Ancient Monuments

History on the Ground

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Hut circles 330yds (300m) south west of Henneward

A Scheduled Monument in St. Breward, Cornwall

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Latitude: 50.589 / 50°35'20"N

Longitude: -4.6658 / 4°39'56"W

OS Eastings: 211398.6358

OS Northings: 79976.7371

OS Grid: SX113799

Mapcode National: GBR N5.D7B4

Mapcode Global: FRA 173H.XTJ

Entry Name: Hut circles 330yds (300m) SW of Henneward

Scheduled Date: 29 January 1974

Source: Historic England

Source ID: 1004221

English Heritage Legacy ID: CO 890

County: Cornwall

Civil Parish: St. Breward

Traditional County: Cornwall

Lieutenancy Area (Ceremonial County): Cornwall

Church of England Parish: St Breward

Church of England Diocese: Truro


Stone hut circle settlement 210m south west of Heneward.

Source: Historic England


This record was the subject of a minor enhancement on 9 December 2015. This record has been generated from an "old county number" (OCN) scheduling record. These are monuments that were not reviewed under the Monuments Protection Programme and are some of our oldest designation records.

This monument, which falls into three areas, includes a stone hut circle settlement situated on Harpur’s Downs between two tributaries to the River Camel. The settlement includes three separate stone hut circles which survive differentially but have circular interiors of 5.8m up to 9m in diameter defined by rubble banks of up to 1.5m wide and 0.4m high.

Further archaeological remains in the vicinity are not included in the scheduling because they have not been formally assessed.

Source: Historic England

Reasons for Scheduling

Bodmin Moor, the largest of the Cornish granite uplands, has long been recognised to have exceptional preservation of archaeological remains. The Moor has been the subject of detailed archaeological survey and is one of the best recorded upland landscapes in England. The extensive relict landscapes of prehistoric, medieval and post-medieval date provide direct evidence for human exploitation of the Moor from the earliest prehistoric period onwards. The well-preserved and often visible relationship between settlement sites, field systems, ceremonial and funerary monuments as well as later industrial remains provides significant insights into successive changes in the pattern of land use through time. Stone hut circles were the dwelling places of prehistoric farmers on the Moor, mostly dating from the Bronze Age (c.2000-700 BC). The stone-based round houses survive as low walls or banks enclosing a circular floor area; remains of a turf or thatch roof are not preserved. The huts occur singly or in small or large groups and may occur in the open or be enclosed by a bank of earth and stone. Although they are common on the Moor, their longevity of use and their relationship with other monument types provides important information on the diversity of social organisation and farming practices among prehistoric communities. They are particularly representative of their period. Despite reduction in the heights of the walls through agricultural activities the stone hut circle settlement 210m south west of Heneward survives comparatively well and will contain archaeological and environmental evidence relating to its construction, development, longevity, the relative chronologies of the buildings and their functions, agricultural practices, domestic arrangements and overall landscape context.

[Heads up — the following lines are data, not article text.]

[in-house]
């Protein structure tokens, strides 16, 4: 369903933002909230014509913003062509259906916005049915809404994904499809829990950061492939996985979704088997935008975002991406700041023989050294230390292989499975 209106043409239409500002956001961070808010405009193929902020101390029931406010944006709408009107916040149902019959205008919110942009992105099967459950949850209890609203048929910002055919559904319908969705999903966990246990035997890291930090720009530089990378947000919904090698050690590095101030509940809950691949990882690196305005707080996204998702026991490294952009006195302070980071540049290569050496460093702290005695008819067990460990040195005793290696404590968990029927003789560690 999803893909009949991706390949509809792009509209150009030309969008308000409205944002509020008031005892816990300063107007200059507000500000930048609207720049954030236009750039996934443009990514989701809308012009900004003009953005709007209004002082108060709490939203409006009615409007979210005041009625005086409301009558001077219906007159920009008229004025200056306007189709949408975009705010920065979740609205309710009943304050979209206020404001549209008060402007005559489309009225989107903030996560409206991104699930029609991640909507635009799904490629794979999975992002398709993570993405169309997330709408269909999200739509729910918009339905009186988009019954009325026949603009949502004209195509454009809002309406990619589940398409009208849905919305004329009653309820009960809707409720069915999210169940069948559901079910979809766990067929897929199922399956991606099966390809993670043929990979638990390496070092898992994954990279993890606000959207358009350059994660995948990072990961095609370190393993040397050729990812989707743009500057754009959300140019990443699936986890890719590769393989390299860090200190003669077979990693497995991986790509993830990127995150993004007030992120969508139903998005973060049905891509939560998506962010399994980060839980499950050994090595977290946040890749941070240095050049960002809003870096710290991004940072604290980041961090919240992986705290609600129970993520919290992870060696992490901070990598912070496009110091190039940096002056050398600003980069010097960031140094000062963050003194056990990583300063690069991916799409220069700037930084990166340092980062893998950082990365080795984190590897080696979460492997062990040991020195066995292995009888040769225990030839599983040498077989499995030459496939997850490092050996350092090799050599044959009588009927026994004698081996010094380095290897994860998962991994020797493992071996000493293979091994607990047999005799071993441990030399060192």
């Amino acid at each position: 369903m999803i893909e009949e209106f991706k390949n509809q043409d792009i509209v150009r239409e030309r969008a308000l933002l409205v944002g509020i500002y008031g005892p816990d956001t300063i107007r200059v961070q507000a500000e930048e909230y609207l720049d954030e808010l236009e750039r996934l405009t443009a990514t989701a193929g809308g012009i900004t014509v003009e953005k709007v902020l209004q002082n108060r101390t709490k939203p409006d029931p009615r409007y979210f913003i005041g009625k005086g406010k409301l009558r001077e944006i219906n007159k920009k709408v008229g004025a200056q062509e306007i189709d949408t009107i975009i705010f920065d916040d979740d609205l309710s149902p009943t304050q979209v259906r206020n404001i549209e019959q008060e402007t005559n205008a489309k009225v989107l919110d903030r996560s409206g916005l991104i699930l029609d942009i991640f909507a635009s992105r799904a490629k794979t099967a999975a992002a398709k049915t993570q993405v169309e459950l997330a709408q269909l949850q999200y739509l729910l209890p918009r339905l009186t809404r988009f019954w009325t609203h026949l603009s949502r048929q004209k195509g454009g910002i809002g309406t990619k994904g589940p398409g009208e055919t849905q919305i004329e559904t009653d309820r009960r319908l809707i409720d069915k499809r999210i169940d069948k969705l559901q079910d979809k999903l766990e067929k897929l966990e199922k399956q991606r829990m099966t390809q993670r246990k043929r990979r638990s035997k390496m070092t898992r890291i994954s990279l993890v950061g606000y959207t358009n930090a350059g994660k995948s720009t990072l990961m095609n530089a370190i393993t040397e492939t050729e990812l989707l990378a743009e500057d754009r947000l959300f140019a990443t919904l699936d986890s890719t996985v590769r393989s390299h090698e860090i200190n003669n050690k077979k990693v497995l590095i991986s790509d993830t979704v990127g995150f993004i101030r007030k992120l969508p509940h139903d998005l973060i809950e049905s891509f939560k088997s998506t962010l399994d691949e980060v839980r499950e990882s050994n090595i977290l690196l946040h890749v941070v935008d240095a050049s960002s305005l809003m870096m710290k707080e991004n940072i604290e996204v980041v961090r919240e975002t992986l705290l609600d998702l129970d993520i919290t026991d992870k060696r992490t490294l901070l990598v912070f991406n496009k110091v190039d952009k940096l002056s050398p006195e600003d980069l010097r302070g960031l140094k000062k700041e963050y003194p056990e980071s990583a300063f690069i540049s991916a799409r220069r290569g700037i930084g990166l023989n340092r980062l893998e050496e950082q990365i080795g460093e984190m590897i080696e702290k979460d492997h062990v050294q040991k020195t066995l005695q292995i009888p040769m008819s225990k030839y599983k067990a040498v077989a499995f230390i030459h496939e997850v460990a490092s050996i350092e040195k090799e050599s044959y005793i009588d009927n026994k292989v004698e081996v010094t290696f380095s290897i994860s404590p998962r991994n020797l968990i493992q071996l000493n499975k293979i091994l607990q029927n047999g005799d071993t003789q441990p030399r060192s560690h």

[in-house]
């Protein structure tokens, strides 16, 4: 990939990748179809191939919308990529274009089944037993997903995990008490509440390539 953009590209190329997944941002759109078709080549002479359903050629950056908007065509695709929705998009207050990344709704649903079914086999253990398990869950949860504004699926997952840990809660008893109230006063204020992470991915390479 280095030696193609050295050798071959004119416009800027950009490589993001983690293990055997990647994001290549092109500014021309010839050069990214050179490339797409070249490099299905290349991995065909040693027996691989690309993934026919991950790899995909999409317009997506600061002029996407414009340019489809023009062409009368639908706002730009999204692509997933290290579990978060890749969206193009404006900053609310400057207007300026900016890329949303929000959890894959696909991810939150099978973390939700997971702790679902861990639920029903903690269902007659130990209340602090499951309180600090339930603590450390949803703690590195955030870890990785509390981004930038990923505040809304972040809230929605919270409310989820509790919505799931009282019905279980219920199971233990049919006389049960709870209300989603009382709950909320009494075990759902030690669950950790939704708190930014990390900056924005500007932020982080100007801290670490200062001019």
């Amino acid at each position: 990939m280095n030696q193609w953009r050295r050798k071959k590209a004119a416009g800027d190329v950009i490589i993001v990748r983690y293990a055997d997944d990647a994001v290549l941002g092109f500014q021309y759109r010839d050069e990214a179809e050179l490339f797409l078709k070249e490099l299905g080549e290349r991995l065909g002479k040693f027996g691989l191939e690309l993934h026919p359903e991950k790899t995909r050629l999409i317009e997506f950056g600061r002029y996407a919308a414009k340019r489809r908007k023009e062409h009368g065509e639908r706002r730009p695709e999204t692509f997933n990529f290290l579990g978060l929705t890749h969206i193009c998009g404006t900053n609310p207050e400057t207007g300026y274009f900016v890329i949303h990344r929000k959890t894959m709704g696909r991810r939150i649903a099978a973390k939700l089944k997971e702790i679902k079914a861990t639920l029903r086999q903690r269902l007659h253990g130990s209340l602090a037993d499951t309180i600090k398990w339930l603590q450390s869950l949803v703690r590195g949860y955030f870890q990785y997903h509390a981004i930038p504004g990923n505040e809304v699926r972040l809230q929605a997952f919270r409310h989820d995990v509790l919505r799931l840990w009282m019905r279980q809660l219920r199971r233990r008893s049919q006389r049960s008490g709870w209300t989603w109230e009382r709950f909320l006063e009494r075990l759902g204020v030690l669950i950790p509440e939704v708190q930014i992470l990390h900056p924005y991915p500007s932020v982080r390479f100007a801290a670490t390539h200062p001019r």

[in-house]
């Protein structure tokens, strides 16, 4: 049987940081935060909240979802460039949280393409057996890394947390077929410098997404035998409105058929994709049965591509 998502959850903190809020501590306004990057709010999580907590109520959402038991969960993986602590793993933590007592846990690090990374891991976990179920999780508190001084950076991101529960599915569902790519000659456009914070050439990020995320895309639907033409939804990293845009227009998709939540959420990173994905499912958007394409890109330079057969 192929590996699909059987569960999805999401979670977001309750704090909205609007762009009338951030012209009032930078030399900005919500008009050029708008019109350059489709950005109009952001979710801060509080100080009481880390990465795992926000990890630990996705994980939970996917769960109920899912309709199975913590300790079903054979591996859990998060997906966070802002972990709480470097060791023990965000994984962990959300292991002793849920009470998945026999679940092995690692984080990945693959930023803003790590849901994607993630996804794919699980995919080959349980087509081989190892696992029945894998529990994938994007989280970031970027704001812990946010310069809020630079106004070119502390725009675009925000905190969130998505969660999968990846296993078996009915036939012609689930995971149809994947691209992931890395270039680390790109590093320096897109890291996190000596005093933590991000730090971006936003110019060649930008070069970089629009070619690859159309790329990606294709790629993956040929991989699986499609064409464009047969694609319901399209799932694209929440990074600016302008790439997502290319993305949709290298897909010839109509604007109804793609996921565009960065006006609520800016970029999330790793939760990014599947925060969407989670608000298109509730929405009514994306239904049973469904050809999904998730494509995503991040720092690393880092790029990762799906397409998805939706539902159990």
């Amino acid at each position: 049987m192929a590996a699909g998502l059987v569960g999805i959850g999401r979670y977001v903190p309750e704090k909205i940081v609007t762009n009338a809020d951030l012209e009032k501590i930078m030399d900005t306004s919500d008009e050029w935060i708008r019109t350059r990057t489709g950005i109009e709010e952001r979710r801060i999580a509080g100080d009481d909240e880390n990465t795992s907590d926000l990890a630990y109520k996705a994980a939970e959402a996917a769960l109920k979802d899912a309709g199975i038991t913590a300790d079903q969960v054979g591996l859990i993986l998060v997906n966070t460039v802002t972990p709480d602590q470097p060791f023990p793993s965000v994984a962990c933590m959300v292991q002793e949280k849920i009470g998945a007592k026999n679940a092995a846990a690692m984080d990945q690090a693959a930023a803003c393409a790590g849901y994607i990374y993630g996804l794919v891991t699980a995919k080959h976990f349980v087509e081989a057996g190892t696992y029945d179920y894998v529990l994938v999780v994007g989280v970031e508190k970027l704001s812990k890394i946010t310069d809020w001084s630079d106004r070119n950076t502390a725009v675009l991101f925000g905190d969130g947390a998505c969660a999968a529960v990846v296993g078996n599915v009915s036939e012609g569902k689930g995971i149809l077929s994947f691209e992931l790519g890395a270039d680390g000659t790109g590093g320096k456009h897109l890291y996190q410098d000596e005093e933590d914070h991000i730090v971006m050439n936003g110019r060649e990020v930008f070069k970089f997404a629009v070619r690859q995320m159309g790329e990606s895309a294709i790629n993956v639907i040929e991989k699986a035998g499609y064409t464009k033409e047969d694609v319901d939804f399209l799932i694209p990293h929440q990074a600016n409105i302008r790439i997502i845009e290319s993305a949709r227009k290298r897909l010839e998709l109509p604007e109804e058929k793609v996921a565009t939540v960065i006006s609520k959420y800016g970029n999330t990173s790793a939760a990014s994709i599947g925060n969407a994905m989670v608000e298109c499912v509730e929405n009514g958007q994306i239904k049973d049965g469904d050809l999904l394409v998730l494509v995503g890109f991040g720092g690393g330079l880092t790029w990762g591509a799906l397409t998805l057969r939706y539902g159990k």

Source: Historic England


PastScape Monument No:-617296

Source: Historic England

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